Much like Halloween 4 aimed to make up for Myers' absence from Halloween III: Season of the Witch by overwhelming audiences with the killer, so does this haunted house, delivering Myers around virtually every corner. While you might find out it is possible to get too much Michael Myers, this maze also featured one of the strongest narratives for guests to follow.
As evidenced by houses like "Seeds of Extinction," not all of the interesting concepts created by the Halloween Horror Nights team requires an entire house devoted to them, with "Slaughter Sinema" offering visitors the biggest bang for their buck.
Modeled after a trip to your local grindhouse for a marathon of B-movies, "Slaughter Sinema" delivers multiple set pieces, ranging from "Cult of the Beast Baby" to "Amazon Cannibals from Hell." Around every corner, visitors are treated to completely different vignettes, which makes "Slaughter Sinema" the attraction most likely to deliver everyone in your party something to be excited about.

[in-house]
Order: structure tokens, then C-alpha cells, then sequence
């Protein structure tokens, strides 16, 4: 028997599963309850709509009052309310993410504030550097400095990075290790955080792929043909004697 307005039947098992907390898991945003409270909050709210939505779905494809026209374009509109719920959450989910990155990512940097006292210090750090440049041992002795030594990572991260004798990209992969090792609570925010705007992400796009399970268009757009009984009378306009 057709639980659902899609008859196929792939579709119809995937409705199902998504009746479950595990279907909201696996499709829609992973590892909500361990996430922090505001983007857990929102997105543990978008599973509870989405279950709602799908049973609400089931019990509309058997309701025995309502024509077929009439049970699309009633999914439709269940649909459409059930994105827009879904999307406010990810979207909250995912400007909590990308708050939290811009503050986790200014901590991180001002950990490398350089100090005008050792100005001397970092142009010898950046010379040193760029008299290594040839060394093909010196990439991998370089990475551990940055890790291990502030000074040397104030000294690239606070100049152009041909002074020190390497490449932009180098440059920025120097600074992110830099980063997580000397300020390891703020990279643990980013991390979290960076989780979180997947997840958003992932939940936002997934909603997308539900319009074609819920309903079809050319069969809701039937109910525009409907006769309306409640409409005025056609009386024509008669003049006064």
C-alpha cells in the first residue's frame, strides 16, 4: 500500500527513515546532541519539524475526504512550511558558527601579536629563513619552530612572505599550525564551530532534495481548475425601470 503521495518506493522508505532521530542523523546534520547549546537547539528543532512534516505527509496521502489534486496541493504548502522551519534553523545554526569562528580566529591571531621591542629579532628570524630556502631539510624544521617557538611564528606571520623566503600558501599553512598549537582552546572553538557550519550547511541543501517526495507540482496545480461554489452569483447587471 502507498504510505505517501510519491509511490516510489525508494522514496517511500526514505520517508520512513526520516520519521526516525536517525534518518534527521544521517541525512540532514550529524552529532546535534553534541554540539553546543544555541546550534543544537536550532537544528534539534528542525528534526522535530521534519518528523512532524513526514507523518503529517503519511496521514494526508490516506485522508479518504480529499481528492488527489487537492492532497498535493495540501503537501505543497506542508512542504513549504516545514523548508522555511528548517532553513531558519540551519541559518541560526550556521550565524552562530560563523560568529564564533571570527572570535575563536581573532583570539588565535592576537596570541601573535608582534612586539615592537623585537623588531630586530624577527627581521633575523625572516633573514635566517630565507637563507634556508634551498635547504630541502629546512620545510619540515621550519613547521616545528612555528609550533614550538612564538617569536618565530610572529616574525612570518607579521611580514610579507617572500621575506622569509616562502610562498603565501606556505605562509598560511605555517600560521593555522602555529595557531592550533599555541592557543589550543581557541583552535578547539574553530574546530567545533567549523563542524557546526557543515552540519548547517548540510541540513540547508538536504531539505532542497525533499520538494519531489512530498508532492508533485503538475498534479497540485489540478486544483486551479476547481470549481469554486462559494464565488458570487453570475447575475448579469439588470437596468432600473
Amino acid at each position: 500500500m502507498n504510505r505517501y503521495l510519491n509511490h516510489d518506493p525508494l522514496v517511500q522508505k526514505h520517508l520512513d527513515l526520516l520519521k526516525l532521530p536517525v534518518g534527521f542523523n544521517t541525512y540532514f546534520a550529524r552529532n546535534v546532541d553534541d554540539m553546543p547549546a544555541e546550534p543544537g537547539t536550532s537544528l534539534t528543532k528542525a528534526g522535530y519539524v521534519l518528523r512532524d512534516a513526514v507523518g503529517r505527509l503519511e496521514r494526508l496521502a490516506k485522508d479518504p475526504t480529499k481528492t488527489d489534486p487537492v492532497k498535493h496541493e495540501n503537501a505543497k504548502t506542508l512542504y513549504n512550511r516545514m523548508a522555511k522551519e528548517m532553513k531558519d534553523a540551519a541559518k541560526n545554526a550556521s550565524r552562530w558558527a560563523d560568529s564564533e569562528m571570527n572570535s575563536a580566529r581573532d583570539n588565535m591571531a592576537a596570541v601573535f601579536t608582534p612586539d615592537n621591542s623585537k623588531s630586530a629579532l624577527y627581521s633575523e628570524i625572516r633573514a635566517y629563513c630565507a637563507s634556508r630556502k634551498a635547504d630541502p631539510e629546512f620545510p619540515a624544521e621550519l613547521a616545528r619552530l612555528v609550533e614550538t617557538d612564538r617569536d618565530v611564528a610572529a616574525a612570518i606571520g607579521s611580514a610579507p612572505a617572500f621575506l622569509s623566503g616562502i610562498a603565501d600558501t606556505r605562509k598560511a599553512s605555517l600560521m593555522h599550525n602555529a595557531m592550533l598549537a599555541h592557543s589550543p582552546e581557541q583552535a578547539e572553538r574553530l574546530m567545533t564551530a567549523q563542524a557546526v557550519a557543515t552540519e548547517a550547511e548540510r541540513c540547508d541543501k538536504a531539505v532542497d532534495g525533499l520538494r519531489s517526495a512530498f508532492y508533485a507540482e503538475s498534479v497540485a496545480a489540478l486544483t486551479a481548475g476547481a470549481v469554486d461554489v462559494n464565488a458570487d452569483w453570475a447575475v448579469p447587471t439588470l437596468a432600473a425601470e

The variety of horrors means that each individual guest will have ups and downs in their anxiety when they pass through areas in which they do or don't connect with the vignette, allowing everyone to appreciate the things they do like that much more thoroughly. At the end of the adventure, discussing which area you enjoyed most and why is an added benefit of the whole experience.
In this fifth incarnation of the "Scary Tales" premise which, as you might have deduced from the punny titles, offers disturbing twists on familiar tales. From the Three Little Pigs to Humpty Dumpty, guests are treated to truly gruesome reimaginings of iconic pieces of folklore.